The Dales Gorge hike takes you to some of the most stunning pools in Karijini National Park, including Fern Pool and Four-Colour Pool. It’s a 4 kilometer walk along the bottom of the gorge – and once you’re done, yes, you’ll be needing that swim.
This is a pretty easy walk along the gorge floor – but this doesn’t mean that it’s not spectacular.
Walking and picnicking along the gorge base gives a sort of fairytale feeling, with permanent pools and the spectacular red cliff edges that Karijini is famous for. The gorge walk is three kilometres.
Punurrunha (Mount Bruce)
Before the actual Karijini gates, but within the Karijini National Park area is the beautiful Punurrunha or Mount Bruce, the second highest mountain in Western Australia. It’s a challenging hike up to its 1,234 meter high summit (that’s the easiest mountain height to memorise, remember it, you never know what might come up in your local pub quiz). There’s a lot of nearly vertical climbs and sheer drops – only do this hike if you’re used to climbing mountains and have a spare pair of underwear in your daypack.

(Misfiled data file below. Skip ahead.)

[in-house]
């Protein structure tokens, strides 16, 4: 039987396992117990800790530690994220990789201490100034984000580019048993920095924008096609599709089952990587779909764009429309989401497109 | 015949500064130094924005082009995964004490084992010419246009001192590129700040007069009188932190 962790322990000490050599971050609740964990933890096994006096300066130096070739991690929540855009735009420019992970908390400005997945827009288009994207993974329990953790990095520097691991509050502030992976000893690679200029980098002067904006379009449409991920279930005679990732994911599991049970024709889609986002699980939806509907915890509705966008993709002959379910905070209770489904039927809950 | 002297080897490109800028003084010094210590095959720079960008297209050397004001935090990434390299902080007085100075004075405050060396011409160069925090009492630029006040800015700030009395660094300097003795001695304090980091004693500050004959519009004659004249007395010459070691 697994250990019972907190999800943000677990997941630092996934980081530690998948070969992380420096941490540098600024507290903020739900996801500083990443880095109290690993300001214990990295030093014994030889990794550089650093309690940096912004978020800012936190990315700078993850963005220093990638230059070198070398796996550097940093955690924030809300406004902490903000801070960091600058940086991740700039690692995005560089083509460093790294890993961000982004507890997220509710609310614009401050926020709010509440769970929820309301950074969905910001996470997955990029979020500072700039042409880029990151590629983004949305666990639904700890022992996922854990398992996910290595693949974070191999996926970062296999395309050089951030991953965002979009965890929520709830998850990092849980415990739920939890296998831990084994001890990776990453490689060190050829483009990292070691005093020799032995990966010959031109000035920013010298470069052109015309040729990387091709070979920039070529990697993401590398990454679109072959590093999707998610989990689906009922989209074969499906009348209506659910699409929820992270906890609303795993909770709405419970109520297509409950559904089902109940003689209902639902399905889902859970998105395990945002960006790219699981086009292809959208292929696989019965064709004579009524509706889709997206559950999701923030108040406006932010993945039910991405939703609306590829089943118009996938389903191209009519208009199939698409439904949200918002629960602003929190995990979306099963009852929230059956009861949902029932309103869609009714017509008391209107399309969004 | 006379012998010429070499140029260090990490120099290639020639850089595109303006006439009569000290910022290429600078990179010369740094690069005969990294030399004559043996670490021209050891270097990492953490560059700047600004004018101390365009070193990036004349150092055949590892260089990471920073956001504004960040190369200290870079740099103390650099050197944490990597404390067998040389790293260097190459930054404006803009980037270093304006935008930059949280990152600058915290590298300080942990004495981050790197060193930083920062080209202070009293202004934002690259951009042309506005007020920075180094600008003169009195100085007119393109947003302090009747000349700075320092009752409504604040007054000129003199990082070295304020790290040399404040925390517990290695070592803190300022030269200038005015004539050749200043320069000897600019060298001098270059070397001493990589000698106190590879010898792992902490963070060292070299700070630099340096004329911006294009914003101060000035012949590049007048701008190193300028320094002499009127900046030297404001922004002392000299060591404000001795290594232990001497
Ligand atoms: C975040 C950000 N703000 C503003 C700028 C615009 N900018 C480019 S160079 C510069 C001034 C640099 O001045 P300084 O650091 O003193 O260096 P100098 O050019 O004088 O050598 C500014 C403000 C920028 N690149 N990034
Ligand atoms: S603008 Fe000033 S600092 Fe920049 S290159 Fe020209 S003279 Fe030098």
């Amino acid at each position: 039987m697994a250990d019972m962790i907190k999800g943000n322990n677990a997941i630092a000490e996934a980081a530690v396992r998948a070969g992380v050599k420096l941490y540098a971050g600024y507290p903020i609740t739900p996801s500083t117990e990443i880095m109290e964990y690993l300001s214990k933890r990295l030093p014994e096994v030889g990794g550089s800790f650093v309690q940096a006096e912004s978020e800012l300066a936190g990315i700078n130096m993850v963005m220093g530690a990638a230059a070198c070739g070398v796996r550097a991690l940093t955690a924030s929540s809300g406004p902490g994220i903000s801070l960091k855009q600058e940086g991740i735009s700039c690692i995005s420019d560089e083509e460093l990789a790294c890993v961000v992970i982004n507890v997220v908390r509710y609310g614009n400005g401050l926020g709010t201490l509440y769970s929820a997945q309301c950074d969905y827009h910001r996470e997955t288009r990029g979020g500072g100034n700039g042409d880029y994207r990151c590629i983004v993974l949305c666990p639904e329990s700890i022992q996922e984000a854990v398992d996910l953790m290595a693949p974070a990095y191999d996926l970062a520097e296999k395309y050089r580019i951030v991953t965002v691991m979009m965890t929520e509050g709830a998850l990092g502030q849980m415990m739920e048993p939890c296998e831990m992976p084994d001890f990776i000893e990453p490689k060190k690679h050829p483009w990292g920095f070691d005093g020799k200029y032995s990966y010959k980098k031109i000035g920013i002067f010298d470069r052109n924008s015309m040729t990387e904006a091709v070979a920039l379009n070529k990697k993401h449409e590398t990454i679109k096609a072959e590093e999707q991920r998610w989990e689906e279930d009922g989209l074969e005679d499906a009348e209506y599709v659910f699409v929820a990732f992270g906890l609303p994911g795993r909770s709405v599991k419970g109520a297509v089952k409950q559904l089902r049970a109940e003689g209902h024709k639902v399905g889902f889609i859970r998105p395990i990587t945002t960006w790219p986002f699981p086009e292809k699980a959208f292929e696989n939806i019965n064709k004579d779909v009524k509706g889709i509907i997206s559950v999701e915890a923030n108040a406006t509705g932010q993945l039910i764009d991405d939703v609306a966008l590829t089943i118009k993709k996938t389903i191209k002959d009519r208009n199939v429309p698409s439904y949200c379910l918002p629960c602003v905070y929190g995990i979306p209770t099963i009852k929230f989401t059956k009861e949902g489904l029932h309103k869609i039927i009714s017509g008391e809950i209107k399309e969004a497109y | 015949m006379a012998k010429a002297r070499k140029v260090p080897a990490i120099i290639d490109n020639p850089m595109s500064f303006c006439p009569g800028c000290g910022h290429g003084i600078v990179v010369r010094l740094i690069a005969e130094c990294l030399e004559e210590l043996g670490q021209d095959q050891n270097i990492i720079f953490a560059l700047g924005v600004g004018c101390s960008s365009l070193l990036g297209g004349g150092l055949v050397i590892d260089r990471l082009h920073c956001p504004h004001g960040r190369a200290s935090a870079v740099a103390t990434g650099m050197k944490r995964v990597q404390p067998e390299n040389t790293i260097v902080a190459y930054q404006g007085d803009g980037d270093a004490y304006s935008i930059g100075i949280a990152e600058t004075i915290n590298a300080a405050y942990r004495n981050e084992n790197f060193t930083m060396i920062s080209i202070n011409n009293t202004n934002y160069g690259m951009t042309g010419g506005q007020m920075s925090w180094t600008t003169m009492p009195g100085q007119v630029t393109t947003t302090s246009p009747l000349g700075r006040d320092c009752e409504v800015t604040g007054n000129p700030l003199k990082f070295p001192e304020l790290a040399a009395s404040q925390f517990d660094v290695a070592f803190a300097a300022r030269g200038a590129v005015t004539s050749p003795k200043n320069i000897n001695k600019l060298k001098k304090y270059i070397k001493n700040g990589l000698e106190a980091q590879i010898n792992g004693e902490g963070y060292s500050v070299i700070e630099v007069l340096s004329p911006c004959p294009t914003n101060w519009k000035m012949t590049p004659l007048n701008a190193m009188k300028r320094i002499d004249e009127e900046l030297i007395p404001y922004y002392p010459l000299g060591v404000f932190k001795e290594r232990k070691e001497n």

You might know this peak as Mount Nameless, but that’s not its name. The mountain has been known as Jarndunmunha for thousands of years, and when British settlers invaded this part of WA, they didn’t think to ask its original settlers what the name was, instead deciding it was nameless. For me this is a metaphor of the disrespect (at best) that the Aboriginal people have suffered all over Australia for the last 200 odd years. Be respectful to Aboriginal people when in Australia, it’s their country.
Anyway, Jarndunmunha has a 4WD track that I would have loved to try. Unfortunately, my Subaru, while capable of a lot, has to be careful of some things. It’s recommended to put a 4WD car in low range and let the tyres down. My sources say it’s only a 20 minute drive to the top.
Best Lookouts in Karijini
Joffre Falls Lookout
This is a fantastic lookout onto Joffre Gorge, a waterfall creating a natural amphitheatre.